Sense-making through Monopoly
December 12, 2015, 10:45 pm
Filed under: Editorializing, Uncategorized

Our economic system is broken. And despite pleas from Hillary Clinton and Bernie Sanders, among others, too many Americans remain more afraid of the cure of redistribution than of the disease itself.

The statistics of inequality are “shocking,” of course — that word we reserve for problems so overwhelming we needn’t waste time trying to solve them. They are also stubbornly impersonal and intellectual. It’s hard to establish a visceral connection to numbers, however dire.

It’s not that we can’t relate intimately to precarity. Too many of us are acquainted with the Sisyphean misery of trying to get ahead financially. But these stories may be too personal, concealed in a fog of optimism, amid a swamp teeming with psychological foibles. It’s inescapable — we all assume that others bring on their own troubles, and we just experience poor luck. Statistics describe the forest, and anecdotes reveal some trees, but all we really see in this image is a fuzzy shot of a yeti — fodder for conspiracy theories and cocktail conversation (and something to scare the kids), but nothing we’re inclined to act upon.
If only we had some shared experience that could illuminate the unsustainable imbalance in our economic system in a way that makes emotional, as well as intellectual, sense!
Ah, but wait! Who hasn’t ruined an evening or two (or a relationship or two) with The Game of Monopoly?
Not unlike The Wizard of Oz, Monopoly works so well as a metaphor for our economy because it was created as a metaphor for our economy. The winning strategy in Monopoly — buy everything, collect rent, hire someone else to take your turns, scarf popcorn as the paeans descend into bankruptcy — has served quite a few folks in real life as well.
But our current system is actually worse than Monopoly. At least in the game, every time you play, everyone starts out with the same amount of money and the same chance at winning. While the ancient Jews employed a similar concept with their jubilee years, modern life is much more like starting each game with some players already owning everything, and everyone else mired in debt and earning maybe $10 for passing GO!, if they’re lucky. Or playing with separate decks of Community Chest cards, the investment-bank-bonus-offshore-tax-haven-startup-acquired-by-Google deck and the student-loan-for-school-you-didn’t-finish-parole-fee-go-back-to-jail deck.
Try playing Monopoly that way. See how long it takes for someone to toss the board onto the ground, or at the very least start looking for ways to bend the rules to make the game interesting. Note: an interesting game is an uncertain one. No chance of winning = not fun. Incidentally, no chance of losing, regardless of what decisions you make, also = no fun to play.
To make matters worse, there’s another way in which our modern society is worse than even Monopoly: the only rules are “you can do whatever you can get away with.” That is, society resembles a video game, more than a board game. In board games, there are explicit rules, strengthened by rules negotiated with the people you’re playing with, like whether you’ll allow “two-letter words” like “za” in your game of Scrabble. In video games, you learn the rules by exploring and trying to break the rules, and anything the system lets you get away with is fair game. In a board game, you play with friends and family, people with names and faces and probably some relationship you wish to maintain. In video games, we often (though not always) play against strangers, devoid of names or faces or relationships. Our economy is headed in the video game direction, and with stakes the size of the global economy, the cost of trial-and-error is not cheap. Look for one example to investment banks — following the 2008 financial crash, multiple commentators lamented the changing culture of the institutions. Where investment banks formerly thrived on relationships and shared risk, recent years had rewarded the brash risk-taking culture of traders, playing to short-term profit (with other people’s money) over long-term stability.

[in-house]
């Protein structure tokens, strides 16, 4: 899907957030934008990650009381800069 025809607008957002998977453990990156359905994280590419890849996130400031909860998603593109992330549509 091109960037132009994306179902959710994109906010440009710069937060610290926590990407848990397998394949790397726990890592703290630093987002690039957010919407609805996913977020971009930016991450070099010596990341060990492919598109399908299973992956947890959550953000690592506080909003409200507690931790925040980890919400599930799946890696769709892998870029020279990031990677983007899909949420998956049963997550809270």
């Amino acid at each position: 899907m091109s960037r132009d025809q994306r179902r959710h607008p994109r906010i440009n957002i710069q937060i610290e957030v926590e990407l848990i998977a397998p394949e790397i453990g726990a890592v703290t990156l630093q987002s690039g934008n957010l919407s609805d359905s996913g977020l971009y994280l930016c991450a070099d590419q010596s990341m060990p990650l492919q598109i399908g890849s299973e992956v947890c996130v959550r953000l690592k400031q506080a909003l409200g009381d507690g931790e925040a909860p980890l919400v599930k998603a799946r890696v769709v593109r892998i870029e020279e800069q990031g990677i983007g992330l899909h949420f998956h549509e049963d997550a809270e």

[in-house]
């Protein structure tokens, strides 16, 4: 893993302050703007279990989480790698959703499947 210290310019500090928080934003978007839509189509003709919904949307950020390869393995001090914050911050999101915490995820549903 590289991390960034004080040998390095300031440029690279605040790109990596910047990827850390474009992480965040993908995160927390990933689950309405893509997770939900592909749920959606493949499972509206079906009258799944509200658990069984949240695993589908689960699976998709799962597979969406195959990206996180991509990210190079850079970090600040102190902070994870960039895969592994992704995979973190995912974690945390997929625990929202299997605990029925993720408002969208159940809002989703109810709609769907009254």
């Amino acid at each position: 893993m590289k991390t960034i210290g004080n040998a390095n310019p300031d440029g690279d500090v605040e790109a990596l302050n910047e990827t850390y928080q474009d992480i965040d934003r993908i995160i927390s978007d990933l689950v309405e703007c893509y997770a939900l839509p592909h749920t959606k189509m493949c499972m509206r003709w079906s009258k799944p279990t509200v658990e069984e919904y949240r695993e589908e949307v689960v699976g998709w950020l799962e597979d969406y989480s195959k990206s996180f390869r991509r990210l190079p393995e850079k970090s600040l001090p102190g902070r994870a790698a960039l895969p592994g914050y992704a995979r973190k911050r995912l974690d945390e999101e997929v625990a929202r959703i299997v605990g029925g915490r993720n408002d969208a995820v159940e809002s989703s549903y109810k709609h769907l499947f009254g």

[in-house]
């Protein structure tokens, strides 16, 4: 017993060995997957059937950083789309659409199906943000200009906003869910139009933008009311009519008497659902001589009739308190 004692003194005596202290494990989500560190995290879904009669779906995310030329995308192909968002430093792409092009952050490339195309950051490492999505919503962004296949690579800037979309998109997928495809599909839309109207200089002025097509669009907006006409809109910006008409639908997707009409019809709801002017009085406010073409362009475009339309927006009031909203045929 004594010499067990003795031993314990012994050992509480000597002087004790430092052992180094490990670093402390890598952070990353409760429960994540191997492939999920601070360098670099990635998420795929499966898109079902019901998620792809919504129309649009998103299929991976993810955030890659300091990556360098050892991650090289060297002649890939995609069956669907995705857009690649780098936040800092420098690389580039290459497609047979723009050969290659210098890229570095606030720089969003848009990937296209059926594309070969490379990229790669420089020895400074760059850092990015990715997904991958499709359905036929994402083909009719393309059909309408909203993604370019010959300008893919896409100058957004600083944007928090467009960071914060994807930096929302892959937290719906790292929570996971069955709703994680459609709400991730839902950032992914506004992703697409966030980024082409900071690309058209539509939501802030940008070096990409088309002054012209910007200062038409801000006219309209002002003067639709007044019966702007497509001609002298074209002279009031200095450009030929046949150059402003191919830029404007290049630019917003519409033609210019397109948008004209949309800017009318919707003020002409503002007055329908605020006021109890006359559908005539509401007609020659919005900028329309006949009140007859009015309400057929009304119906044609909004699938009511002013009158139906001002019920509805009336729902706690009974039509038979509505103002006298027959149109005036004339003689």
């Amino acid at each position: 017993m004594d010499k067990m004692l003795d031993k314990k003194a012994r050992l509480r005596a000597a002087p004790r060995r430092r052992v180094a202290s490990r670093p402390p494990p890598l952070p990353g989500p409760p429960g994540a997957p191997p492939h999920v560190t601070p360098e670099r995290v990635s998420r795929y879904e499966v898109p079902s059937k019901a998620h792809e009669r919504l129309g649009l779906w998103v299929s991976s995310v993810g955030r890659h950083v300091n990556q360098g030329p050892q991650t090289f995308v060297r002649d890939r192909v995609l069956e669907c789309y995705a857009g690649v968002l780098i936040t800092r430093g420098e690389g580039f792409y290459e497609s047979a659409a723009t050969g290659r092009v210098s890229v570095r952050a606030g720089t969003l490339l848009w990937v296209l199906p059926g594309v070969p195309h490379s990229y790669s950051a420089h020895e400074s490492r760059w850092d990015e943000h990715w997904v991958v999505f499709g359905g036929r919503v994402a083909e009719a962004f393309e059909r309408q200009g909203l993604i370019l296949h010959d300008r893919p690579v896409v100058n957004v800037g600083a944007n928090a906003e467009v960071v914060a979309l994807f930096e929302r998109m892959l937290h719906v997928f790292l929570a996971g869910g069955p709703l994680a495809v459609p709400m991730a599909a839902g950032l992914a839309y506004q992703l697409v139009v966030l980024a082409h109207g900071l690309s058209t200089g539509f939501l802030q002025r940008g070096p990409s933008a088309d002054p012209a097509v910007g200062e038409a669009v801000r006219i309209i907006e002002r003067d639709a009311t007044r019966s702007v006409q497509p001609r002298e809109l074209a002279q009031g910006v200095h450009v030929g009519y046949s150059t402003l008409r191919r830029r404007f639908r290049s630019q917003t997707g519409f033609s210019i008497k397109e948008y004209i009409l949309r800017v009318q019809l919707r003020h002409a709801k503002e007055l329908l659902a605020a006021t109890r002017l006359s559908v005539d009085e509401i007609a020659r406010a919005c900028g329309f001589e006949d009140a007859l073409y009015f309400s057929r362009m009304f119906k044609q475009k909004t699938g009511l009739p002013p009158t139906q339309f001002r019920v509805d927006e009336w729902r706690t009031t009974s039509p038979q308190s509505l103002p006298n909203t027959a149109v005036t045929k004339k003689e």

With personal relationships weakened and the game setup assigning players to the role of losers before they begin playing, it’s no wonder our society and our economy don’t feel quite right. But here finally is a metaphor that everyone can relate to: who would want to play Monopoly if the board never reset from the previous game you (or your parents) lost? That’s a system that needs fixing. Importantly, that is not a system that requires much thought to comprehend. Suddenly, crime makes more sense, cheating the government makes more sense, and the yearning we feel for meaning in our work and hope in our finances makes more sense.
How do we fix this system? Redistribution could give everyone more of a chance — even if not quite an equal chance — of winning. And in this context it makes sense, too, that this redistribution benefits the loser bracket and the winning bracket as well. Introducing some uncertainty makes the game interesting, but more significantly still, it makes the game more likely to continue, rather than finding itself upturned on the floor, accompanied by angry wails and gnashing of teeth.
P.S. If you like this topic, you should watch THIS.

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